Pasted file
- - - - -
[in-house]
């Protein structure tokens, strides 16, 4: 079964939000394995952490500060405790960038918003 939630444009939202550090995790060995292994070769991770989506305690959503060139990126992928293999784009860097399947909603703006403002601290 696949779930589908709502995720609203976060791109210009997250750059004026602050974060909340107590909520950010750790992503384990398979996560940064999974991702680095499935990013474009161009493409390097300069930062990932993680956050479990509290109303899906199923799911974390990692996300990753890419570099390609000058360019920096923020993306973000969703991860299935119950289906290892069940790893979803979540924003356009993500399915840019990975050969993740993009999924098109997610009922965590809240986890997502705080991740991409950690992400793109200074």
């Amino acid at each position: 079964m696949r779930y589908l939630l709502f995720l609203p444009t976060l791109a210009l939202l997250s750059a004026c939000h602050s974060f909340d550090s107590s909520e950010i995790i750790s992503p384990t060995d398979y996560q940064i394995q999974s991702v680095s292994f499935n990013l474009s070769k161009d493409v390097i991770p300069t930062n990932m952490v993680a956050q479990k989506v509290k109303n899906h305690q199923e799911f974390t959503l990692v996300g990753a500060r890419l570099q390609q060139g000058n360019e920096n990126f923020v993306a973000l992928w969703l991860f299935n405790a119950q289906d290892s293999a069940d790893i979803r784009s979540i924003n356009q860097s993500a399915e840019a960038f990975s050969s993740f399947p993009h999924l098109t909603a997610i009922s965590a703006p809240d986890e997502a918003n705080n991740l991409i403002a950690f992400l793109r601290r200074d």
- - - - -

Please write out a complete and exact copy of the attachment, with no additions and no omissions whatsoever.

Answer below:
[in-house]
């Protein structure tokens, strides 16, 4: 079964939000394995952490500060405790960038918003 939630444009939202550090995790060995292994070769991770989506305690959503060139990126992928293999784009860097399947909603703006403002601290 696949779930589908709502995720609203976060791109210009997250750059004026602050974060909340107590909520950010750790992503384990398979996560940064999974991702680095499935990013474009161009493409390097300069930062990932993680956050479990509290109303899906199923799911974390990692996300990753890419570099390609000058360019920096923020993306973000969703991860299935119950289906290892069940790893979803979540924003356009993500399915840019990975050969993740993009999924098109997610009922965590809240986890997502705080991740991409950690992400793109200074």
């Amino acid at each position: 079964m696949r779930y589908l939630l709502f995720l609203p444009t976060l791109a210009l939202l997250s750059a004026c939000h602050s974060f909340d550090s107590s909520e950010i995790i750790s992503p384990t060995d398979y996560q940064i394995q999974s991702v680095s292994f499935n990013l474009s070769k161009d493409v390097i991770p300069t930062n990932m952490v993680a956050q479990k989506v509290k109303n899906h305690q199923e799911f974390t959503l990692v996300g990753a500060r890419l570099q390609q060139g000058n360019e920096n990126f923020v993306a973000l992928w969703l991860f299935n405790a119950q289906d290892s293999a069940d790893i979803r784009s979540i924003n356009q860097s993500a399915e840019a960038f990975s050969s993740f399947p993009h999924l098109t909603a997610i009922s965590a703006p809240d986890e997502a918003n705080n991740l991409i403002a950690f992400l793109r601290r200074d």